Navient has drawn particular scrutiny from Warren and other student and consumer groups. Federal prosecutors earlier this year accused the company of overcharging military service members. It entered into a multimillion-dollar settlement with the Department of Justice, in which it did not admit any wrongdoing.
William Leith, the chief business operations officer for the department’s Federal Student Aid office, said that while the department estimated that the servicers, in aggregate, would receive more money to service loans, the contracts were designed to help borrowers. He said that the Education Department was on track to complete a 120-day review of whether any of its loan servicers, including Navient, had illegally overcharged service member borrowers. That review will be completed in the next several weeks, he said.
The U.S. Department of Defense has not done enough to guide the work of the contractor it used to evaluate the quality of colleges where service members enrolled using federal military education funds, the Government Accountability Office said in a report Monday. The Pentagon agreed with the agency's assessment and said it had decided not to renew its agreement with the contractor while it develops a better way of evaluating participating colleges.
Student loan issues may not seem the ideal topic for comedy, but John Oliver thinks otherwise. Here's a segment on his new show "Last Week Tonight" (and below that you'll see that he highlighted the coverage of a certain higher education publication close to our hearts):
For the second time this year, the U.S. Department of Education will reprocess tens of thousands of federal student aid applications because of a decimal place error, officials announced Thursday.The department said that next week it will reprocess "less than 160,000" applications where officials suspect a student may have incorrectly inserted a decimal place into the online application's income box, artificially boosting his or her wealth in the eyes of the federal formula that determines aid.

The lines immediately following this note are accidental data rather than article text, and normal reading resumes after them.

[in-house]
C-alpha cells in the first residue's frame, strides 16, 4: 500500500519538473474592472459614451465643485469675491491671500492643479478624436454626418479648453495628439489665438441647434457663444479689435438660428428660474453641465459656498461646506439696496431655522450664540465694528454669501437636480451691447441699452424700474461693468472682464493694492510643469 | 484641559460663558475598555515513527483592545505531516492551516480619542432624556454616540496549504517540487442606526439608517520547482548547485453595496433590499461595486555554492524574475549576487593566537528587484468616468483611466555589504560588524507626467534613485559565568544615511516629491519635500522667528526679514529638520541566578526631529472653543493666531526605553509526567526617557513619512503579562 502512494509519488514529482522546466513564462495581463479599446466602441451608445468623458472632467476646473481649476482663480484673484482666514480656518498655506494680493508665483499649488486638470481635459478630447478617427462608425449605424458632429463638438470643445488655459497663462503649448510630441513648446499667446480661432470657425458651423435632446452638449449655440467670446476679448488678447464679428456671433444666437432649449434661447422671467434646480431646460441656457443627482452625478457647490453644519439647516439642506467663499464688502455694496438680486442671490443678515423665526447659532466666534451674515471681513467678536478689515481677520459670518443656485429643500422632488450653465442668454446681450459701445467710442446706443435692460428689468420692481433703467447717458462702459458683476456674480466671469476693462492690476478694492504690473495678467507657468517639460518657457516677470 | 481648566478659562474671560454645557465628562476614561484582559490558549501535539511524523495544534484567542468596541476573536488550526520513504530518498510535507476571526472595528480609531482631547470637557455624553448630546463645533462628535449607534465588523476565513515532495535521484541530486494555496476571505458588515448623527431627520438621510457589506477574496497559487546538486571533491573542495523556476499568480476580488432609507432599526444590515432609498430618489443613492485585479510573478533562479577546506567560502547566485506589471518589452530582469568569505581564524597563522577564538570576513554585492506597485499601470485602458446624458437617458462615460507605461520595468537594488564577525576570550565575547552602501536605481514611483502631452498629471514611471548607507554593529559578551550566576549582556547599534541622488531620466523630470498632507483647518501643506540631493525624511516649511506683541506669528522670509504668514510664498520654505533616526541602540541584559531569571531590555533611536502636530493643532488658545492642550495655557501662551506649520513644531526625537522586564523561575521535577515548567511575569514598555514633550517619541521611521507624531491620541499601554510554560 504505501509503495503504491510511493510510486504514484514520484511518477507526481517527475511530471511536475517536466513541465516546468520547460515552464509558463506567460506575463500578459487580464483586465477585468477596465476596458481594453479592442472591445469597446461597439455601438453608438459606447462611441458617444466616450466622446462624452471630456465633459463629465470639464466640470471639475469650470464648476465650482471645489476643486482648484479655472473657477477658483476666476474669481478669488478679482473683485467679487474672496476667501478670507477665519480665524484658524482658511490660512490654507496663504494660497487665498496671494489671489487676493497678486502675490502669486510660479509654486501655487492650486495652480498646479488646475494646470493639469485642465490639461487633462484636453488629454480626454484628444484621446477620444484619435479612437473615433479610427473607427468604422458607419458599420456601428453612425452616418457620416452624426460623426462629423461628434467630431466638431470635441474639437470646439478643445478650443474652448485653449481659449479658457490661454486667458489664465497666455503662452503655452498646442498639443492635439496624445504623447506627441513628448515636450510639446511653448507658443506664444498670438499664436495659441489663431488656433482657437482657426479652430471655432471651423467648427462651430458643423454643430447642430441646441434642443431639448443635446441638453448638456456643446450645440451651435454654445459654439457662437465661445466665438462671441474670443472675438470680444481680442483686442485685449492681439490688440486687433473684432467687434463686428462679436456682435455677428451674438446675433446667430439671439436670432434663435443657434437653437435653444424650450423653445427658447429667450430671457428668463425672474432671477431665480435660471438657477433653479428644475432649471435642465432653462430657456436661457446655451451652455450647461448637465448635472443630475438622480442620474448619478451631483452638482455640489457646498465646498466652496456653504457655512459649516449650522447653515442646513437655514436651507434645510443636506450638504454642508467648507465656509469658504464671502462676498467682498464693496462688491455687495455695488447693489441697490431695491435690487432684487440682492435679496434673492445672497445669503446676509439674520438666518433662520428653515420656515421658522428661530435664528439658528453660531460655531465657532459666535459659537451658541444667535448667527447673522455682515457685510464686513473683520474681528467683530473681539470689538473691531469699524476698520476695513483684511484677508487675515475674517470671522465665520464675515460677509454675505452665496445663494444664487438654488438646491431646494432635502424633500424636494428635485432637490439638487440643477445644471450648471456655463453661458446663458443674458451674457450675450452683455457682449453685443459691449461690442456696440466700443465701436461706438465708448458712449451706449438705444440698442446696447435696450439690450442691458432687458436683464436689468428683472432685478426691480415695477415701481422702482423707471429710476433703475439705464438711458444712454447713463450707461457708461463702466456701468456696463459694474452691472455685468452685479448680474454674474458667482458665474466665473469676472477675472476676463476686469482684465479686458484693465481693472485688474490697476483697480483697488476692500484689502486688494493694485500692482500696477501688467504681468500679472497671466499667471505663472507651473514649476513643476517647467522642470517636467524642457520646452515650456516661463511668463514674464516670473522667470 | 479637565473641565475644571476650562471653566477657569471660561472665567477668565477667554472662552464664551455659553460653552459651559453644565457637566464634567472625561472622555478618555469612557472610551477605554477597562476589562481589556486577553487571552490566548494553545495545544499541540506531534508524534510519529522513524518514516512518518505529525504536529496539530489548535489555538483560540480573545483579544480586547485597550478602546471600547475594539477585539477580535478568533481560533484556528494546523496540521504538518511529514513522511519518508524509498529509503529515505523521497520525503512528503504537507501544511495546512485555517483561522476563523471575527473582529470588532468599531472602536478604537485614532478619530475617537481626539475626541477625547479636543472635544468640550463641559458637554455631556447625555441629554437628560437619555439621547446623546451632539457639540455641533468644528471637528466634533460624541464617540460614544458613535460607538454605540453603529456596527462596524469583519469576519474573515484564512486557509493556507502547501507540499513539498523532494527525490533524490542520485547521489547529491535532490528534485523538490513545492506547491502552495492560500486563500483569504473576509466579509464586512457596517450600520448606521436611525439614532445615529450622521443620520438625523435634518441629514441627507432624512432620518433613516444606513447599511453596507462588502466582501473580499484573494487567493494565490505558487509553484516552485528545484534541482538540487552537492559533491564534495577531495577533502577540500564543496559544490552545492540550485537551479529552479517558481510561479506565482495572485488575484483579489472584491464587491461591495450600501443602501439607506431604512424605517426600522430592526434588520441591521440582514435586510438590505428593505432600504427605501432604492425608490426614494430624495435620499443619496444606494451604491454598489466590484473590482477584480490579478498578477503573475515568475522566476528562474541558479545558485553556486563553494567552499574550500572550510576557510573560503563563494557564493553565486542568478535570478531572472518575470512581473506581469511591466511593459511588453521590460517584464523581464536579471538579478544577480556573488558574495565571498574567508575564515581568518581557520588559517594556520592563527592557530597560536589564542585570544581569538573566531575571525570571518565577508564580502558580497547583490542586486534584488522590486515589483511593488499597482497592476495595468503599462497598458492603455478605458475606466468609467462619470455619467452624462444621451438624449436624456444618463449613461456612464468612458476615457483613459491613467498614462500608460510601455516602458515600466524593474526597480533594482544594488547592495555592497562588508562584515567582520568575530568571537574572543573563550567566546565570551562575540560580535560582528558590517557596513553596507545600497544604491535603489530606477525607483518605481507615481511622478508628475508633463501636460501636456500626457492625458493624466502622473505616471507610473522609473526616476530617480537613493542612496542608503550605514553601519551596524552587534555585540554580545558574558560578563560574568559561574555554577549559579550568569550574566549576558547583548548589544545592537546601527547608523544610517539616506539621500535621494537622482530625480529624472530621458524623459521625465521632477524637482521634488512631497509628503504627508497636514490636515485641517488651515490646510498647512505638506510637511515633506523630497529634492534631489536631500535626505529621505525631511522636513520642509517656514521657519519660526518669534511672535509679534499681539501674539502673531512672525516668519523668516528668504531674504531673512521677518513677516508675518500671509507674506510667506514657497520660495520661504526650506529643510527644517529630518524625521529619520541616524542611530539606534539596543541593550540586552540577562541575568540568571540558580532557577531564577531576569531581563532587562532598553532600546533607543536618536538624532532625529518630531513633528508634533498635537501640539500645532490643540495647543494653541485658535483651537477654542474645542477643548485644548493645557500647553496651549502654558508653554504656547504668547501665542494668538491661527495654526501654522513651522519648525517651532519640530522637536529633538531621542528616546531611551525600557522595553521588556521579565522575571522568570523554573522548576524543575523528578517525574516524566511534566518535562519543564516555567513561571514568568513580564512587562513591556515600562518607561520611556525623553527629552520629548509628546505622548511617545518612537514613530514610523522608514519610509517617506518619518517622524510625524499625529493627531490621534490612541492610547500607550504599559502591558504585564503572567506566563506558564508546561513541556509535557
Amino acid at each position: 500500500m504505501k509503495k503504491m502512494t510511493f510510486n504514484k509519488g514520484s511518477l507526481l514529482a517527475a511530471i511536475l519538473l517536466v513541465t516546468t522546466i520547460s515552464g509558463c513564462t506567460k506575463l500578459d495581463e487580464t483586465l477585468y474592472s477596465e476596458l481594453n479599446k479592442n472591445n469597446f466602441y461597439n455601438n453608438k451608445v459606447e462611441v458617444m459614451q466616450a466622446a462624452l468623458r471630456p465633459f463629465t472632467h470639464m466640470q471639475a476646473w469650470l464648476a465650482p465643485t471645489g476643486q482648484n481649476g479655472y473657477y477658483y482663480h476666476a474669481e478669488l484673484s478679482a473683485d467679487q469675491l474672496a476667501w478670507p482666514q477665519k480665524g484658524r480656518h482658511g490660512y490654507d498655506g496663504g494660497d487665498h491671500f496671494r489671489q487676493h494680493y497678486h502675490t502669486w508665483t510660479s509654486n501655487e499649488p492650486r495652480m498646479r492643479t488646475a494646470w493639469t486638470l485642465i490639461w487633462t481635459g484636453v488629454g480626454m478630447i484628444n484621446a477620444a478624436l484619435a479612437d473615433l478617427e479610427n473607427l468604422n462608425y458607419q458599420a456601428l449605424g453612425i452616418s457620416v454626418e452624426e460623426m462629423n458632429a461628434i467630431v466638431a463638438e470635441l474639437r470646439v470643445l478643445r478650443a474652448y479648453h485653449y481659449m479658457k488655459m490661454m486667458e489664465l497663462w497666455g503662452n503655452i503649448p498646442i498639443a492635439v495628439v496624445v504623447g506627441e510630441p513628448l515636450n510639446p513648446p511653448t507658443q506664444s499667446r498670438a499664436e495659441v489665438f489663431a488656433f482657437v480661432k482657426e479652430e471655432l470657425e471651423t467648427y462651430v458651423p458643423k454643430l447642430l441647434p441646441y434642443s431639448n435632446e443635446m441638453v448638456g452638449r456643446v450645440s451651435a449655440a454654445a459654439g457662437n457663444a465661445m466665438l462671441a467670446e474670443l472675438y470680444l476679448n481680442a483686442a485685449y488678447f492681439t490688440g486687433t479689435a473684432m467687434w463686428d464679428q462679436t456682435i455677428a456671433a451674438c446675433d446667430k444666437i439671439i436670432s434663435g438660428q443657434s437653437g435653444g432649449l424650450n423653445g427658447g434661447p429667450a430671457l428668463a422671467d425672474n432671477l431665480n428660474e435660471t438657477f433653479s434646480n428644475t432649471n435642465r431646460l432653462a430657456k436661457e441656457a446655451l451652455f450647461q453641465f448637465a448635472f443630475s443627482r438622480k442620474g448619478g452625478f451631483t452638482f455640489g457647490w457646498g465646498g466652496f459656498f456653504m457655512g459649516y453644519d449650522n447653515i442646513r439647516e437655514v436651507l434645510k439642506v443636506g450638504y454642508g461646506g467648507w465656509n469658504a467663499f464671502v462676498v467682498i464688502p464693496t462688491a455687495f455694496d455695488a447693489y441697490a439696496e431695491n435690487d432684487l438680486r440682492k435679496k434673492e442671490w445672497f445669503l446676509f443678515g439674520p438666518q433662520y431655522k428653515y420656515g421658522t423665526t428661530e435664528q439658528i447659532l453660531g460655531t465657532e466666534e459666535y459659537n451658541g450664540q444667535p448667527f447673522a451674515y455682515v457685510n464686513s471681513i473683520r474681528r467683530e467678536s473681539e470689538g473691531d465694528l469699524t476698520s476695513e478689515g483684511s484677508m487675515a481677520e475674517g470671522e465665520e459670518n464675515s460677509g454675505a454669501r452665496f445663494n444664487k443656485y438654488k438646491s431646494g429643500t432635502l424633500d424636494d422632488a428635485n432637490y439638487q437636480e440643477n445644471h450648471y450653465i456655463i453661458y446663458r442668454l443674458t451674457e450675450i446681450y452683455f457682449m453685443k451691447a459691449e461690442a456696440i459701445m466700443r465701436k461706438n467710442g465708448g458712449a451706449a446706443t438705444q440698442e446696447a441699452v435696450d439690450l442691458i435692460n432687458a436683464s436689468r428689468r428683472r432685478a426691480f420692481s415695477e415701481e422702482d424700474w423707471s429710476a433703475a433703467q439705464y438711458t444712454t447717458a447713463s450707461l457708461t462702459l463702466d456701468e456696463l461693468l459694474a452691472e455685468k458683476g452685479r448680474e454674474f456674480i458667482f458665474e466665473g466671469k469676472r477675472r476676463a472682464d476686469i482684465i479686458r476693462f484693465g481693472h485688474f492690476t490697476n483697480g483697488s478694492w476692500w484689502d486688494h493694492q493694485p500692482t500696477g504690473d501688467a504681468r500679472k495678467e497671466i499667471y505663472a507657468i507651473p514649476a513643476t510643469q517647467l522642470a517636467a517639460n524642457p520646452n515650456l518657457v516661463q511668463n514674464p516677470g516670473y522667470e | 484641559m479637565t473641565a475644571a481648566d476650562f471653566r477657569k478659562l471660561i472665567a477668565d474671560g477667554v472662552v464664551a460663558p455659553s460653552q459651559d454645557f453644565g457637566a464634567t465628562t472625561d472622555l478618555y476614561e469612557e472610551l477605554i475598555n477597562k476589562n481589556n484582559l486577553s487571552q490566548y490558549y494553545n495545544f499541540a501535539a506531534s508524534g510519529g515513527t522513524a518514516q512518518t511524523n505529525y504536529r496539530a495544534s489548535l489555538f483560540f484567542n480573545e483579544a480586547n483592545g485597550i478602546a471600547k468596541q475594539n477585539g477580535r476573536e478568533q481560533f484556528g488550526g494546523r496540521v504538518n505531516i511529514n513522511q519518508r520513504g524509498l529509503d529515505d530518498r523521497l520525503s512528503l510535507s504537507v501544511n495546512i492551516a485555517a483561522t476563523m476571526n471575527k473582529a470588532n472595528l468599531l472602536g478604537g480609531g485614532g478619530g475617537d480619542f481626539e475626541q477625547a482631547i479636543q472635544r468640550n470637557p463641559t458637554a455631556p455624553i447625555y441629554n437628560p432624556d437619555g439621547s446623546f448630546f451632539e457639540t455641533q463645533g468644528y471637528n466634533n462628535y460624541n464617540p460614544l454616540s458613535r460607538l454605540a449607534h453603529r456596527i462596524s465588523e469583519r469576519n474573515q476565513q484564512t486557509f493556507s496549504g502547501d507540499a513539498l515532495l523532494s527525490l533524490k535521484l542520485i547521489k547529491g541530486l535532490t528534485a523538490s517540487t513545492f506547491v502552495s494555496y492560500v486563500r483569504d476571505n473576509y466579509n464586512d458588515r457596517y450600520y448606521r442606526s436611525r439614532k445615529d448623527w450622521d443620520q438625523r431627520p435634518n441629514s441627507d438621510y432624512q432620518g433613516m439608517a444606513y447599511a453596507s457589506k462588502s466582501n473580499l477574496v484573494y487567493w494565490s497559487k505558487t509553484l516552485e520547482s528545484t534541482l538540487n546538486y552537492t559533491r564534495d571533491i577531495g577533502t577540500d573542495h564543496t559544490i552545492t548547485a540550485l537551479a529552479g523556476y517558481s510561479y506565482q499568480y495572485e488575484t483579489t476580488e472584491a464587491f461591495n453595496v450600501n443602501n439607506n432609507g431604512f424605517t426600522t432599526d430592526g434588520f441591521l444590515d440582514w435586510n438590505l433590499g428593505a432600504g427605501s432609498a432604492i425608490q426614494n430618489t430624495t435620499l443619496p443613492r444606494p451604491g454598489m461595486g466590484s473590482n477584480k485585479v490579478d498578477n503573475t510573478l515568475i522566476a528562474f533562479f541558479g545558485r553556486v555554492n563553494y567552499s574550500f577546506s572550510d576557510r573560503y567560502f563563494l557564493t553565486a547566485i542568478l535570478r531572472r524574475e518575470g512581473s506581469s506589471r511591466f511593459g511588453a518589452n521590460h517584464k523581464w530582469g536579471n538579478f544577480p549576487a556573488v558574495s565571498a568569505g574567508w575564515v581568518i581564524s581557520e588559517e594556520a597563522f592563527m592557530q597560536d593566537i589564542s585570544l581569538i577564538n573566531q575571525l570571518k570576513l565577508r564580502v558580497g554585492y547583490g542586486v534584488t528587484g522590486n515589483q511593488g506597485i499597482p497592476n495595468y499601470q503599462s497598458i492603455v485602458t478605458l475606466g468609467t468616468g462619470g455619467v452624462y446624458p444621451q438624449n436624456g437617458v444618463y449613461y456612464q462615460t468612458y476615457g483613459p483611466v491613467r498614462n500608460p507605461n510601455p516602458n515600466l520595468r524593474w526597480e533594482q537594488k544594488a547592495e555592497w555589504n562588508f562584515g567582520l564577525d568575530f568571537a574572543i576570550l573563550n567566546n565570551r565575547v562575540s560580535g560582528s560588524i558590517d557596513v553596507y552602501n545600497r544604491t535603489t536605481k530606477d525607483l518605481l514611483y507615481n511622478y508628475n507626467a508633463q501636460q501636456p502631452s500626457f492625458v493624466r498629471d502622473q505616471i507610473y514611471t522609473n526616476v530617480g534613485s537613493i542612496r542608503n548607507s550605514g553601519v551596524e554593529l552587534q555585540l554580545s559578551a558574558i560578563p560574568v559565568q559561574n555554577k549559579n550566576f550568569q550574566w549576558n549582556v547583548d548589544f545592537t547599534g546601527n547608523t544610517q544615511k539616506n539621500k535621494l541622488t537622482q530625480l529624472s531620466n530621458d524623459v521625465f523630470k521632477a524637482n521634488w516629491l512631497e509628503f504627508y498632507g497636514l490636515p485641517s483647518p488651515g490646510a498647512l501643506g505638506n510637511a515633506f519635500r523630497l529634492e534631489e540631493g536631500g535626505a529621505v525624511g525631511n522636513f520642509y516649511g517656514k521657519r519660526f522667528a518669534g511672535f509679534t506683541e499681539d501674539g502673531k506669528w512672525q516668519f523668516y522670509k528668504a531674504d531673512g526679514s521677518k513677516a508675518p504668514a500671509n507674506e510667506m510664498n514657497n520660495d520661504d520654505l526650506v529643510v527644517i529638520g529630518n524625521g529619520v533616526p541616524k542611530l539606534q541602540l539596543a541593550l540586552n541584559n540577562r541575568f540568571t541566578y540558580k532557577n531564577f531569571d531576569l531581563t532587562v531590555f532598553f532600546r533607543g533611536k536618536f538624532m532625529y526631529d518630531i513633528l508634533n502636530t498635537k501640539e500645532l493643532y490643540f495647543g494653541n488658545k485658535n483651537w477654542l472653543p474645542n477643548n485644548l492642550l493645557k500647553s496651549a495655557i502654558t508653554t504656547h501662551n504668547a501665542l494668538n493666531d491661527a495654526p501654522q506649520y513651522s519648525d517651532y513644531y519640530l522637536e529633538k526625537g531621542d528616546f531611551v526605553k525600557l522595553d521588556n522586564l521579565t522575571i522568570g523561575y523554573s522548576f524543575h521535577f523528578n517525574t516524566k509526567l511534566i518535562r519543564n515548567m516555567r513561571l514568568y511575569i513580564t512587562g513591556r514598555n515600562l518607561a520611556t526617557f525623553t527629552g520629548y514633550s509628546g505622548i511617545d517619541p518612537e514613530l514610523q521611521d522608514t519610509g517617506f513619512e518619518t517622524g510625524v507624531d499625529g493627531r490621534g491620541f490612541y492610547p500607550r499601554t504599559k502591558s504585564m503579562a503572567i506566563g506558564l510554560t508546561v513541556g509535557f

The misreported adjusted gross income, in some cases, may have led students to be denied for a Pell Grant or have their award reduced from what it should have been had they correctly filled out the Free Application for Federal Student Aid, known as the FAFSA. Some of those errors were caught in July when the department reprocessed 182,155 applications to correct a similar error in the "earned income from work" box, officials said. Most of those applications, however, involved students appearing qualified for more aid than they should have been.
In the current batch of reprocessing, department officials said they are targeting applications where a student's adjusted gross income is greater than $100,000 or a parent's adjusted gross income is listed above $500,000. "While meeting these criteria does not mean that an error occurred -- we actually do have students who earn more than $100,000 and parents who earn more than $500,000 -- we believe that it would be prudent for institutions to review these transactions to ensure that the financial information is accurate," the department's announcement said.
The department on July 1 reprogrammed its online FAFSA form to automatically drop any fractional dollar amounts that are erroneously entered into the system, which accepts only whole numbers, in order to prevent the problem from recurring.